Quality of Life Plans in Peru in the COVID era
Working with local communities in conservation priority areas so that they are recognized as trusted partners in conservation is a cornerstone of the Keller Science Action Center’s efforts, and Quality of Life Plans are a critical tool. QoL Plans identify community strengths, opportunities, and challenges in a holistic way, encompassing different aspects of what it means to live well, such as culture, nature, economics, social relations, and political life, enabling communities to identify realistic priorities that are compatible with conservation. Since June of this year, Senior Community Conservation Coordinator Ana Lemos and Peruvian consultant Mitchel Castro, with partners at the Machiguenga Communal Reserve (MCR) and its administrative organization the ECA Maeni, have adapted the Museum’s QoL Plan methodology to train nine communities virtually, due to the pandemic. The teams are currently training community leaders and developing QoL Plans in one community (Tangoshiari) with two annexes (Mashia and Santa Fe) in the Urubamba watershed in Peru. The work is being done remotely through Google Meet with community representatives that serve as facilitators, data collectors, data analyzers, and translators.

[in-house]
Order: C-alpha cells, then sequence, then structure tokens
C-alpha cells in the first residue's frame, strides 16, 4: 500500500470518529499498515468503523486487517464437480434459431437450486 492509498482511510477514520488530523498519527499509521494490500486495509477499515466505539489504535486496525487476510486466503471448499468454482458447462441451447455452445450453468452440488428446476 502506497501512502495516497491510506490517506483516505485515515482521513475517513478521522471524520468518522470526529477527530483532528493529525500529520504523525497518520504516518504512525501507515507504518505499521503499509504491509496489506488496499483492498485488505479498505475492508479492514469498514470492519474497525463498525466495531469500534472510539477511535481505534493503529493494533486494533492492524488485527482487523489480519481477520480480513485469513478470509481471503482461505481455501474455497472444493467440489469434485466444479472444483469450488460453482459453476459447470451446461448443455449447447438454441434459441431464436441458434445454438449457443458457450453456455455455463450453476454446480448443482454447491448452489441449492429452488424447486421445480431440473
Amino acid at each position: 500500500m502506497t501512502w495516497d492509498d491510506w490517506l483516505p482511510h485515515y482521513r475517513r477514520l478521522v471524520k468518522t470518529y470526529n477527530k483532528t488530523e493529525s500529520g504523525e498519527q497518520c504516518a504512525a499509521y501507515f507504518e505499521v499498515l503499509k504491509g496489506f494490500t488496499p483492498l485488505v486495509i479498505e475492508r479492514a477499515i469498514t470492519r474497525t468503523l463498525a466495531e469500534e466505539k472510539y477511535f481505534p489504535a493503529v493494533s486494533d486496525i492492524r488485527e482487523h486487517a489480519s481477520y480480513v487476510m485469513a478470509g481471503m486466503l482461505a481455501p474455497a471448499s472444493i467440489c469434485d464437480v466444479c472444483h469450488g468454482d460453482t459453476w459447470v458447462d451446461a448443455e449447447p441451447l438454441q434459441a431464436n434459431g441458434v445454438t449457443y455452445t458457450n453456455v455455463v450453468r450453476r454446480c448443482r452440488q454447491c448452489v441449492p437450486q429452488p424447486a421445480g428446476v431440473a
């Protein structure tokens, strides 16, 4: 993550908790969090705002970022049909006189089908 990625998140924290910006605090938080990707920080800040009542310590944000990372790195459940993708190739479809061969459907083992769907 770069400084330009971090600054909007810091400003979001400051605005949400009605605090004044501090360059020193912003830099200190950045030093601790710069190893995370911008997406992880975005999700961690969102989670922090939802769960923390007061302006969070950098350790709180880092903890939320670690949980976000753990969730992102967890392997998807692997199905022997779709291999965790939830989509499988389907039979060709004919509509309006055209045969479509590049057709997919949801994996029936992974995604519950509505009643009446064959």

The pandemic has had a profound impact on the Action Center’s partner communities, emphasizing the importance of a holistic view of conservation that centers on the community’s wellbeing. Many Indigenous people are isolating themselves and relying on the resources found in their gardens/chacras, underscoring the value of access to healthy rivers, forests, and gardens, as opposed to relying on urban stores and commercial supply chains—and also underscoring the importance of QoL Plans. Tangoshiari’s QoL Plan will be the first to be developed via a fully virtual means, and is a great example of the resilience of Amazonian communities and strategic partners like the MCR and ECA Maeni.